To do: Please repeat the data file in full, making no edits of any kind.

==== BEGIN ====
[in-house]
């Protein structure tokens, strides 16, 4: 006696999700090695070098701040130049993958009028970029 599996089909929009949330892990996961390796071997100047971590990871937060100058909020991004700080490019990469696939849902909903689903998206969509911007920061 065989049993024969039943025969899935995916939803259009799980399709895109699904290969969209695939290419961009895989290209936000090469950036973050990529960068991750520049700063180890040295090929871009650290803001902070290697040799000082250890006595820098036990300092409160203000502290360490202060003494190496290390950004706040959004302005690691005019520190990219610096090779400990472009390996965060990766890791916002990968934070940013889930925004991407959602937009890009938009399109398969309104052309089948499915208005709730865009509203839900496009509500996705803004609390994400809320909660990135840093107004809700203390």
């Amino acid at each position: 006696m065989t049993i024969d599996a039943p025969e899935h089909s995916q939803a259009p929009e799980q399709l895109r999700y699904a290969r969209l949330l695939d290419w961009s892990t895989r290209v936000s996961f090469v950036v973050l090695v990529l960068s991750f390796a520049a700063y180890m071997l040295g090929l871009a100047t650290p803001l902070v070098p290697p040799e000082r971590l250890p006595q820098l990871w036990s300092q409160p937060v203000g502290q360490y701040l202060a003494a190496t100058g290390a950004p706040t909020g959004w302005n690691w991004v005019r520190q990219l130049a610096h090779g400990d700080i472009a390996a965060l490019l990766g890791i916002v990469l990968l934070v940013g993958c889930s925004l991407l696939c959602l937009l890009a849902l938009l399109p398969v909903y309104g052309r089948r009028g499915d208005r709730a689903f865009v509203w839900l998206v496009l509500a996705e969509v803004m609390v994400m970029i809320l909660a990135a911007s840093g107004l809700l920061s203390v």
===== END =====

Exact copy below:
[in-house]
């Protein structure tokens, strides 16, 4: 006696999700090695070098701040130049993958009028970029 599996089909929009949330892990996961390796071997100047971590990871937060100058909020991004700080490019990469696939849902909903689903998206969509911007920061 065989049993024969039943025969899935995916939803259009799980399709895109699904290969969209695939290419961009895989290209936000090469950036973050990529960068991750520049700063180890040295090929871009650290803001902070290697040799000082250890006595820098036990300092409160203000502290360490202060003494190496290390950004706040959004302005690691005019520190990219610096090779400990472009390996965060990766890791916002990968934070940013889930925004991407959602937009890009938009399109398969309104052309089948499915208005709730865009509203839900496009509500996705803004609390994400809320909660990135840093107004809700203390």
């Amino acid at each position: 006696m065989t049993i024969d599996a039943p025969e899935h089909s995916q939803a259009p929009e799980q399709l895109r999700y699904a290969r969209l949330l695939d290419w961009s892990t895989r290209v936000s996961f090469v950036v973050l090695v990529l960068s991750f390796a520049a700063y180890m071997l040295g090929l871009a100047t650290p803001l902070v070098p290697p040799e000082r971590l250890p006595q820098l990871w036990s300092q409160p937060v203000g502290q360490y701040l202060a003494a190496t100058g290390a950004p706040t909020g959004w302005n690691w991004v005019r520190q990219l130049a610096h090779g400990d700080i472009a390996a965060l490019l990766g890791i916002v990469l990968l934070v940013g993958c889930s925004l991407l696939c959602l937009l890009a849902l938009l399109p398969v909903y309104g052309r089948r009028g499915d208005r709730a689903f865009v509203w839900l998206v496009l509500a996705e969509v803004m609390v994400m970029i809320l909660a990135a911007s840093g107004l809700l920061s203390v």